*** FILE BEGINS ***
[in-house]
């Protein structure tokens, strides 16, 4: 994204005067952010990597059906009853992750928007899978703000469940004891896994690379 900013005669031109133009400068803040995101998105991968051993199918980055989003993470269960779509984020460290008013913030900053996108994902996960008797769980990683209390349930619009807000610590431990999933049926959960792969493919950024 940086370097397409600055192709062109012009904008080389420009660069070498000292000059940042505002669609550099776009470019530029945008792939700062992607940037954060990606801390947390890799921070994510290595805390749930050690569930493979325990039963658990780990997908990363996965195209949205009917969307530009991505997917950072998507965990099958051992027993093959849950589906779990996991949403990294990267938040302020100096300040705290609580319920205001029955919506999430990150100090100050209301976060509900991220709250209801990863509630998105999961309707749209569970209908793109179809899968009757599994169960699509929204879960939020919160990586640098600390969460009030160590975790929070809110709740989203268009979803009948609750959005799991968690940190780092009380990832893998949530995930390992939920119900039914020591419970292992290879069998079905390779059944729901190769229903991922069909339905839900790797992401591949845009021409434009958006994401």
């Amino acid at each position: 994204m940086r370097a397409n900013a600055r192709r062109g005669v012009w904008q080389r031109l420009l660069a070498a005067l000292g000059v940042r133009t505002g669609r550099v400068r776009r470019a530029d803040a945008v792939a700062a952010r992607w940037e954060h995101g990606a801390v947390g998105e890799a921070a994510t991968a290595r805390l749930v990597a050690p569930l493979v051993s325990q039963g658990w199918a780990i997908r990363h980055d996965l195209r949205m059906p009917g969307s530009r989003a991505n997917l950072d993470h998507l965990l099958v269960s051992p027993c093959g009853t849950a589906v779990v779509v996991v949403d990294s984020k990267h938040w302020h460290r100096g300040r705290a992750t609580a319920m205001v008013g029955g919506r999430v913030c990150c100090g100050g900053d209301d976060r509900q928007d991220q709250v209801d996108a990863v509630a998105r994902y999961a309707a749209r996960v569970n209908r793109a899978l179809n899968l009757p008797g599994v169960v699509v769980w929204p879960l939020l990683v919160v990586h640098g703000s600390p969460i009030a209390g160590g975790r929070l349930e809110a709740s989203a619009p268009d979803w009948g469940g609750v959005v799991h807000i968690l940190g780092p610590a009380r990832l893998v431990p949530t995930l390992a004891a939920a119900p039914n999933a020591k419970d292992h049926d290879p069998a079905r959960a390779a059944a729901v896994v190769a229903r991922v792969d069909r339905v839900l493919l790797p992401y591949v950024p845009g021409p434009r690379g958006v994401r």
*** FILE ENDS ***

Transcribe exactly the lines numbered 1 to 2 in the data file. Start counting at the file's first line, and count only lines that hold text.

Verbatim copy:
[in-house]
């Protein structure tokens, strides 16, 4: 994204005067952010990597059906009853992750928007899978703000469940004891896994690379 900013005669031109133009400068803040995101998105991968051993199918980055989003993470269960779509984020460290008013913030900053996108994902996960008797769980990683209390349930619009807000610590431990999933049926959960792969493919950024 940086370097397409600055192709062109012009904008080389420009660069070498000292000059940042505002669609550099776009470019530029945008792939700062992607940037954060990606801390947390890799921070994510290595805390749930050690569930493979325990039963658990780990997908990363996965195209949205009917969307530009991505997917950072998507965990099958051992027993093959849950589906779990996991949403990294990267938040302020100096300040705290609580319920205001029955919506999430990150100090100050209301976060509900991220709250209801990863509630998105999961309707749209569970209908793109179809899968009757599994169960699509929204879960939020919160990586640098600390969460009030160590975790929070809110709740989203268009979803009948609750959005799991968690940190780092009380990832893998949530995930390992939920119900039914020591419970292992290879069998079905390779059944729901190769229903991922069909339905839900790797992401591949845009021409434009958006994401």